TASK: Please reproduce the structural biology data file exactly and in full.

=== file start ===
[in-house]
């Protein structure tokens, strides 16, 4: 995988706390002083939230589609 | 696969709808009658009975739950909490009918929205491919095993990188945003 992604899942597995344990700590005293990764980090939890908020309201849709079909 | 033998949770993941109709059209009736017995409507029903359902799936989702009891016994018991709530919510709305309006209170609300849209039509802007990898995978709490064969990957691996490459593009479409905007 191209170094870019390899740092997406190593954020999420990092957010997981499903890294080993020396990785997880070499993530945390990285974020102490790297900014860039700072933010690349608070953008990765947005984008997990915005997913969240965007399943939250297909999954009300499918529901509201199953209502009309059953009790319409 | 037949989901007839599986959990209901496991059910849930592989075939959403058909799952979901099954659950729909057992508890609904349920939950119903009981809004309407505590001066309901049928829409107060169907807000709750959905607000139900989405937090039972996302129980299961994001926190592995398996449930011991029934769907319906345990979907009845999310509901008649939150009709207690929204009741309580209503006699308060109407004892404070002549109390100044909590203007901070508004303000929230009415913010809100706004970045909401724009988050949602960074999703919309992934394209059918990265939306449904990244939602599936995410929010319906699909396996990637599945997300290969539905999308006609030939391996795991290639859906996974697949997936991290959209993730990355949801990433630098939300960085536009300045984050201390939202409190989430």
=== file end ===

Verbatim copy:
[in-house]
């Protein structure tokens, strides 16, 4: 995988706390002083939230589609 | 696969709808009658009975739950909490009918929205491919095993990188945003 992604899942597995344990700590005293990764980090939890908020309201849709079909 | 033998949770993941109709059209009736017995409507029903359902799936989702009891016994018991709530919510709305309006209170609300849209039509802007990898995978709490064969990957691996490459593009479409905007 191209170094870019390899740092997406190593954020999420990092957010997981499903890294080993020396990785997880070499993530945390990285974020102490790297900014860039700072933010690349608070953008990765947005984008997990915005997913969240965007399943939250297909999954009300499918529901509201199953209502009309059953009790319409 | 037949989901007839599986959990209901496991059910849930592989075939959403058909799952979901099954659950729909057992508890609904349920939950119903009981809004309407505590001066309901049928829409107060169907807000709750959905607000139900989405937090039972996302129980299961994001926190592995398996449930011991029934769907319906345990979907009845999310509901008649939150009709207690929204009741309580209503006699308060109407004892404070002549109390100044909590203007901070508004303000929230009415913010809100706004970045909401724009988050949602960074999703919309992934394209059918990265939306449904990244939602599936995410929010319906699909396996990637599945997300290969539905999308006609030939391996795991290639859906996974697949997936991290959209993730990355949801990433630098939300960085536009300045984050201390939202409190989430």